hamlet

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ham·let

 (hăm′lĭt)
n.
1. A small village.
2. In New York state, an unincorporated community that is within a town and is not a part of a village.

[Middle English hamelet, from Old French, diminutive of hamel, diminutive of ham, village, of Germanic origin; see tkei- in Indo-European roots.]

hamlet

(ˈhæmlɪt)
n
1. a small village or group of houses
2. (in Britain) a village without its own church
[C14: from Old French hamelet, diminutive of hamel, from ham, of Germanic origin; compare Old English hamm plot of pasture, Low German hamm enclosed land; see home]

ham•let

(ˈhæm lɪt)

n.
a small village.
[1300–50; Middle English hamelet < Middle French, =hamel (diminutive of ham < Germanic; see home) + -et -et]

Ham•let

(ˈhæm lɪt)

n.
the hero of a tragedy by Shakespeare, Hamlet (1603), a young prince who avenges the murder of his father.
ThesaurusAntonymsRelated WordsSynonymsLegend:
Noun1.hamlet - a community of people smaller than a villagehamlet - a community of people smaller than a village
community - a group of people living in a particular local area; "the team is drawn from all parts of the community"
2.Hamlet - the hero of William Shakespeare's tragedy who hoped to avenge the murder of his father
3.hamlet - a settlement smaller than a townhamlet - a settlement smaller than a town  
settlement - an area where a group of families live together
campong, kampong - a native village in Malaysia
kraal - a village of huts for native Africans in southern Africa; usually surrounded by a stockade
pueblo - a communal village built by Indians in the southwestern United States
Translations
landsby
küla
kirkonkyläkyläkyläpahanentaloryhmä
falucska
村落集落
viculusvicus
siołowioska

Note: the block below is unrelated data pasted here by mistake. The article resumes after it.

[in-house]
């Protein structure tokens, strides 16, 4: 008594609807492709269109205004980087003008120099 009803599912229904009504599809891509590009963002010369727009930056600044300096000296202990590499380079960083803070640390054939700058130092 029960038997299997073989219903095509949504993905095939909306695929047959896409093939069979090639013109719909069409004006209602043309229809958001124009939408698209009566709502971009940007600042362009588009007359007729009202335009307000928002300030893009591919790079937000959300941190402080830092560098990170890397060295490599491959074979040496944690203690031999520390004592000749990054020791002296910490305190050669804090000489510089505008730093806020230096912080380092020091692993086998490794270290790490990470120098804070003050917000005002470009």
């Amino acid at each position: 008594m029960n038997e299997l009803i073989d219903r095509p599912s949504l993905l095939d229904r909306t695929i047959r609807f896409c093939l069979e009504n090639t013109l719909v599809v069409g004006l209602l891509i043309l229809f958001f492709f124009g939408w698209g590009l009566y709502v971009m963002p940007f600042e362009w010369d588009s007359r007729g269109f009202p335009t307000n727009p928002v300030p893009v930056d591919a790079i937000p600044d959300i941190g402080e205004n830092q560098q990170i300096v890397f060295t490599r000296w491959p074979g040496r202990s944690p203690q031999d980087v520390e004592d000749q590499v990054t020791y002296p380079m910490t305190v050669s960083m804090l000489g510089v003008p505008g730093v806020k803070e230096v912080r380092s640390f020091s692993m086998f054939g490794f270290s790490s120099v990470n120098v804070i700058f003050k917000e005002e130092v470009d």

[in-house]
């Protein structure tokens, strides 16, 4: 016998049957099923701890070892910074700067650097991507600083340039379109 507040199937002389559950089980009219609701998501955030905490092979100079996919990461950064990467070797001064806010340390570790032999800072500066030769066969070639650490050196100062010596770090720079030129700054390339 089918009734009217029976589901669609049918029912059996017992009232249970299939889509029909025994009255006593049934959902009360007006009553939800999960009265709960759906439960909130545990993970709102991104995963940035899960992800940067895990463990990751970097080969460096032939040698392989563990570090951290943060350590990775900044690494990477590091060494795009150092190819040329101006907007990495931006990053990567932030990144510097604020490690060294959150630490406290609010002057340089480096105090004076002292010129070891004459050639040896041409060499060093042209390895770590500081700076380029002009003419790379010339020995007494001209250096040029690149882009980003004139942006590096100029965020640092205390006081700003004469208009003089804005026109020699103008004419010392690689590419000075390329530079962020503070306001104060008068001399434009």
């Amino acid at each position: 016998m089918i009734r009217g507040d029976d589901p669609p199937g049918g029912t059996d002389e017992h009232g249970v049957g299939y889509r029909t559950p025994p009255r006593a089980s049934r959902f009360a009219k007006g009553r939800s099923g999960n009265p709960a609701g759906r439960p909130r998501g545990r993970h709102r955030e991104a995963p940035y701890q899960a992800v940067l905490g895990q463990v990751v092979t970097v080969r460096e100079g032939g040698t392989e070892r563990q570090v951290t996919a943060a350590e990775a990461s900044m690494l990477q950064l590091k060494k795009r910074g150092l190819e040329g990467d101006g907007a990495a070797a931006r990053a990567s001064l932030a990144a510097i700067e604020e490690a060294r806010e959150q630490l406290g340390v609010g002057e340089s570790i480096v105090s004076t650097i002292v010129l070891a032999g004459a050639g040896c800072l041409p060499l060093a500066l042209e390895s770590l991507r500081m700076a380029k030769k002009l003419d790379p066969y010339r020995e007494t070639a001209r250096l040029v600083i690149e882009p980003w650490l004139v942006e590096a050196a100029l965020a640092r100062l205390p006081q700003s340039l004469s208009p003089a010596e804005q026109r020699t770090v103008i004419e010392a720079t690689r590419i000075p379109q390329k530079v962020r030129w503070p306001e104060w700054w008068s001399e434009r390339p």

by

hamlet

[ˈhæmlɪt] Naldea f, caserío m

hamlet

[ˈhæmlɪt] nhameau m

hamlet

nWeiler m, → kleines Dorf

hamlet

[ˈhæmlɪt] npaesetto, paesino
References in classic literature ?
About twelve by the moon-dial One, more filmy than the rest(A kind which, upon trial, They have found to be the best) Comes down - still down - and down With its centre on the crown Of a mountain's eminence, While its wide circumference In easy drapery falls Over hamlets, over halls, Wherever they may be - O'er the strange woods - o'er the sea - Over spirits on the wing - Over every drowsy thing - And buries them up quite In a labyrinth of light - And then, how deep!
The original version of the Hamlet story is a brief narrative in the legendary so-called 'Danish History,' written in Latin by the Dane Saxo the Grammarian about the year 1200.
'novelist' Belleforest, in his 'Histoires Tragiques.' (There is a translation of Belleforest in the second volume of the 'Variorum' edition of 'Hamlet'; also in Hazlitt's 'Shakespeare Library,' I, ii, 217 ff.) Probably on this was based an English play, perhaps written by Thomas Kyd, which is now lost but which seems to be represented, in miserably garbled form, in an existing text of a German play acted by English players in Germany in the seventeenth century.
As soon as the play, which was Hamlet, Prince of Denmark, began, Partridge was all attention, nor did he break silence till the entrance of the ghost; upon which he asked Jones, "What man that was in the strange dress; something," said he, "like what I have seen in a picture.
Well, to be certain, though I know there is nothing at all in it, I am glad I am not down yonder, where those men are." Then turning his eyes again upon Hamlet, "Ay, you may draw your sword; what signifies a sword against the power of the devil?"
"I'll answer by doing the Highland fling or the sailor's hornpipe; and you -- well, let me see -- oh, I've got it -- you can do Hamlet's soliloquy."
I cannot fix the time or place when my friend and I began to read him, but it was in the fine print of that unhallowed edition of ours, and presently we had great lengths of him by heart, out of "Hamlet," out of "The Tempest," out of "Macbeth," out of "Richard III.," out of "Midsummer-Night's Dream," out of the "Comedy of Errors," out of "Julius Caesar," out of "Measure for Measure," out of "Romeo and Juliet," out of "Two Gentlemen of Verona."
Something must speedily be resolved upon, and it occurred to us at last to go forth together and seek help in the neighbouring hamlet. No sooner said than done.
Waterbrook, presented me, with much ceremony, to a very awful lady in a black velvet dress, and a great black velvet hat, whom I remember as looking like a near relation of Hamlet's - say his aunt.
You're out in your reading of Hamlet when you get your legs in profile.
She was gone to Sloman's End, a hamlet about three miles off, over the hill, the old woman told him--had set off directly after morning chapel, to preach in a cottage there, as her habit was.
At five in the cold winter's morning the bugles were blowing in the hamlet of St.